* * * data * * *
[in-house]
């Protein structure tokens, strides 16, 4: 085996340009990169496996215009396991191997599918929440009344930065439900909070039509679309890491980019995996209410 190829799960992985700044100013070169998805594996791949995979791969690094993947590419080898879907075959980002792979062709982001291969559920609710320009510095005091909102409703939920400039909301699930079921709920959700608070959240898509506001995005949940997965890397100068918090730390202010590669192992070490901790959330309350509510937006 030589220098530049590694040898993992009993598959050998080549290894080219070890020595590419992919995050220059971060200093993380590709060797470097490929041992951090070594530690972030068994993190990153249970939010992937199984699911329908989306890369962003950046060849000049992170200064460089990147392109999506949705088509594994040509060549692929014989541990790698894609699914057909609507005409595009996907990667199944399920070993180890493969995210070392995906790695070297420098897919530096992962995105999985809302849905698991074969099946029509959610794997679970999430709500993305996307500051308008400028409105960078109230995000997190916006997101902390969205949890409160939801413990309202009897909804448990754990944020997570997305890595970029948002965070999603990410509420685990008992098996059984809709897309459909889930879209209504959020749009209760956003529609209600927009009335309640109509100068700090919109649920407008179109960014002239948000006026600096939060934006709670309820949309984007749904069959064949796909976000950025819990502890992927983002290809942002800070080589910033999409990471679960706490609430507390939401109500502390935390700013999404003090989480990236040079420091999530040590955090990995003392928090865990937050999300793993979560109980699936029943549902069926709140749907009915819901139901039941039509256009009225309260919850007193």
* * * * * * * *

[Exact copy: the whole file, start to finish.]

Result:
[in-house]
């Protein structure tokens, strides 16, 4: 085996340009990169496996215009396991191997599918929440009344930065439900909070039509679309890491980019995996209410 190829799960992985700044100013070169998805594996791949995979791969690094993947590419080898879907075959980002792979062709982001291969559920609710320009510095005091909102409703939920400039909301699930079921709920959700608070959240898509506001995005949940997965890397100068918090730390202010590669192992070490901790959330309350509510937006 030589220098530049590694040898993992009993598959050998080549290894080219070890020595590419992919995050220059971060200093993380590709060797470097490929041992951090070594530690972030068994993190990153249970939010992937199984699911329908989306890369962003950046060849000049992170200064460089990147392109999506949705088509594994040509060549692929014989541990790698894609699914057909609507005409595009996907990667199944399920070993180890493969995210070392995906790695070297420098897919530096992962995105999985809302849905698991074969099946029509959610794997679970999430709500993305996307500051308008400028409105960078109230995000997190916006997101902390969205949890409160939801413990309202009897909804448990754990944020997570997305890595970029948002965070999603990410509420685990008992098996059984809709897309459909889930879209209504959020749009209760956003529609209600927009009335309640109509100068700090919109649920407008179109960014002239948000006026600096939060934006709670309820949309984007749904069959064949796909976000950025819990502890992927983002290809942002800070080589910033999409990471679960706490609430507390939401109500502390935390700013999404003090989480990236040079420091999530040590955090990995003392928090865990937050999300793993979560109980699936029943549902069926709140749907009915819901139901039941039509256009009225309260919850007193």